Every successful project starts with a framework. A vision statement. A blueprint. The editors of Engineered Systems are proud to present The Blueprint — a monthly Q&A interview with HVACR engineering’s leading voices. These one-on-one discussions will examine the trade’s history, current industry trends, the factors shaping the sector’s future, and more.

Danfoss has been committed to engineering tomorrow since 1933. Today, the company’s 28,000-plus employees are leading the way to sustainable transformation with proven and reliable solutions. Driven by the power of an electrified society, and fueled by the opportunities of going digital, Danfoss is dedicated to creating solutions that can unleash the potential of tomorrow.

Recently, John Galyen, president of Danfoss in North America, sat down with Herb Woerpel, editor-in-chief of Engineered Systems to discuss his tenure as chairman of Air-Conditioning, Heating & Refrigeration Institute (AHRI), the future of Danfoss, and the future of the HVACR industry as a whole.

Engineered Systems: John, thank you for your time today. Can you start out by introducing yourself to our audience?

John Galyen: Hello, everyone. I am John Galyen, and I am the president of Danfoss in North America. I have been part of the HVACR industry for 40 years, including having spent the last 20 years with Danfoss. I live in Baltimore with my wife, Lynn.

Engineered Systems: You recently served a stint as chairman of Air-Conditioning, Heating & Refrigeration Institute (AHRI), an organization widely recognized as the voice of HVACR manufacturers. Tell us about your time as chairman and share some of the lessons you learned during your tenure.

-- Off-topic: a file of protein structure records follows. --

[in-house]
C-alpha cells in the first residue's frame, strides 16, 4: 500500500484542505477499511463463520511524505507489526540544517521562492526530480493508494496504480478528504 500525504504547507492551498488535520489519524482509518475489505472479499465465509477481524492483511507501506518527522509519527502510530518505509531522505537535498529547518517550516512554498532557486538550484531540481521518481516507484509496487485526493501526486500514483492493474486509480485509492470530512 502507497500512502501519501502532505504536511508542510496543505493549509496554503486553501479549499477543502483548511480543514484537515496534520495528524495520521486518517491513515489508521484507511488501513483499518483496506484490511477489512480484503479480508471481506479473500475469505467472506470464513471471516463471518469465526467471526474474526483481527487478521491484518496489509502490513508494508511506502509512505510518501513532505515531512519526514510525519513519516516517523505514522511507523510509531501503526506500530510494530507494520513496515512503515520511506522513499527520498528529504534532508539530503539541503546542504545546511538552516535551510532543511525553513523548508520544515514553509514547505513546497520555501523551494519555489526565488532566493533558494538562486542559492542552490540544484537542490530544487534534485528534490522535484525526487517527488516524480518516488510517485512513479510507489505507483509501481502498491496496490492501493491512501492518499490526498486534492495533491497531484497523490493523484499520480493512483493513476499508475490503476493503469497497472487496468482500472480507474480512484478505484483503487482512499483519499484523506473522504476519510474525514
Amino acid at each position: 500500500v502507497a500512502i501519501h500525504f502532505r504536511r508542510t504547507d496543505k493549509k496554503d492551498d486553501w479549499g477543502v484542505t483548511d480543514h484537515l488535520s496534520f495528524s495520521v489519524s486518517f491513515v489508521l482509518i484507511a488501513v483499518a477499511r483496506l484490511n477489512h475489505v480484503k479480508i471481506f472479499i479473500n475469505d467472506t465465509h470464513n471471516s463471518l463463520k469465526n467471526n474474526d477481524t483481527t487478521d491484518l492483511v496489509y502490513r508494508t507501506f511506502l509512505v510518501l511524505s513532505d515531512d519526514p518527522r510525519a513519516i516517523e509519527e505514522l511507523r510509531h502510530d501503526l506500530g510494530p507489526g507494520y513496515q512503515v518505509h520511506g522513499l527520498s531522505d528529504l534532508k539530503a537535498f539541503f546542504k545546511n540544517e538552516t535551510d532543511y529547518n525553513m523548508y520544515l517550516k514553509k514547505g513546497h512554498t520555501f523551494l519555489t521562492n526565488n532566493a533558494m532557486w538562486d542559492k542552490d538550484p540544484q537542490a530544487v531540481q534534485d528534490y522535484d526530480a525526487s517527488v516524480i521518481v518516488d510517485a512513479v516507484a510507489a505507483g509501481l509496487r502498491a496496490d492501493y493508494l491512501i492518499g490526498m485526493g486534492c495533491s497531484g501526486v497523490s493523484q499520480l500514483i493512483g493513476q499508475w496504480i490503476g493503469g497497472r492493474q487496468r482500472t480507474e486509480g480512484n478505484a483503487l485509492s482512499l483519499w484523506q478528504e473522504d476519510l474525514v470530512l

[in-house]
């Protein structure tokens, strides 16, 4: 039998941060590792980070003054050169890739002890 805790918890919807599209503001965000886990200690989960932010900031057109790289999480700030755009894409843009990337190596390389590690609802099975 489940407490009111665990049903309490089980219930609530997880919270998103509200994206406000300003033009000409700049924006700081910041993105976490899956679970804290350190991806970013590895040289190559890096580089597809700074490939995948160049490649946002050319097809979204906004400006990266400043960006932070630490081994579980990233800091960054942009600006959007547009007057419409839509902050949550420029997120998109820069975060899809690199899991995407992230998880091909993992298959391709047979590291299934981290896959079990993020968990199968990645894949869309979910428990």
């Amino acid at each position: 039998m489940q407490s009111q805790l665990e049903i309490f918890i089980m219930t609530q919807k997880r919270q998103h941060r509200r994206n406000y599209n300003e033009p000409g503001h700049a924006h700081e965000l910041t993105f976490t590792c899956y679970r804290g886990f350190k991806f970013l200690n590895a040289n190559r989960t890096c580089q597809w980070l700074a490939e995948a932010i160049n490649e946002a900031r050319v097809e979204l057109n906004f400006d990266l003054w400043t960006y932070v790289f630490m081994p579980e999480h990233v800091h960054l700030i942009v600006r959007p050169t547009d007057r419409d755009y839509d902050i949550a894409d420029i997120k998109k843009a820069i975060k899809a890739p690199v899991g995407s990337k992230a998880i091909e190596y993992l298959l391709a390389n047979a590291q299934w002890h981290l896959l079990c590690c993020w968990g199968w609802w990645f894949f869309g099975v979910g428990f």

Galyen: My chairmanship was far different than I expected due to the COVID-19 pandemic, which hit the U.S. just a few months into my term. And it completely shifted my focus within the organization. Although the implications of the pandemic meant I was not able to represent the association and its members at many of the national and international meetings as originally planned, the interests of our members and their businesses remained critical. In many ways, we’ve seen our industry become even more relevant and our work more pertinent as we learn more about the virus and start to think about how to recover. Finding a common voice for the industry has become increasingly imperative, and, during my time as AHRI chairman, we prioritized alignment with other industry associations, like HARDI [Heating, Airconditioning, and Refrigeration Distributors International] to ensure we elevate our common goals and take on shared challenges in a way that preserves the interests of all our members.

Engineered Systems: Leaning on your time as the chair of AHRI, how would you define the state of HVACR manufacturing in 2021?

Galyen: I am very proud of how our member companies responded to the pandemic. Our insistence right from the start that our industry is an essential function of life in the U.S. helped ensure we were able to continue to provide components and equipment to support frontline hospitals and care centers and to secure the cold chain for both food and medicines. It’s important to note that the strength of our industry and its commitment to health, safety, comfort, and productivity has never been demonstrated more strongly than it was during 2020. Most manufacturers are moving toward a “new normal,” and we are seeing demand increase across most, but not all, sectors, though we are also facing some cost, logistics, and supply challenges. In any case, I’m confident we will prove our resilience again and continue to support our industry as we have for decades.    

Engineered Systems: In May, you celebrated 15 years as president of Danfoss. What are your proudest professional achievements over the last 15 years?

Galyen: When I joined Danfoss, our sales were less than $100 million, and we had fewer than 100 employees in North America. Over the last 15 years, we have invested heavily — both globally and in the North America region. And, today, even in a year weighted so dramatically by a pandemic, we achieved $1.5 billion in sales last year and we now have more than 4,000 employees throughout the U.S. and Canada. At the same time, we have worked hard to become a trustworthy, influential voice in the market, partnering and collaborating with our industry peers to ensure our collective interests are heard and seek solutions to meet new regulations and other challenges, in part through the roles we’ve had over the years on AHRI’s committees. I also was honored that the members of AHRI put their trust in me to serve as their chairman.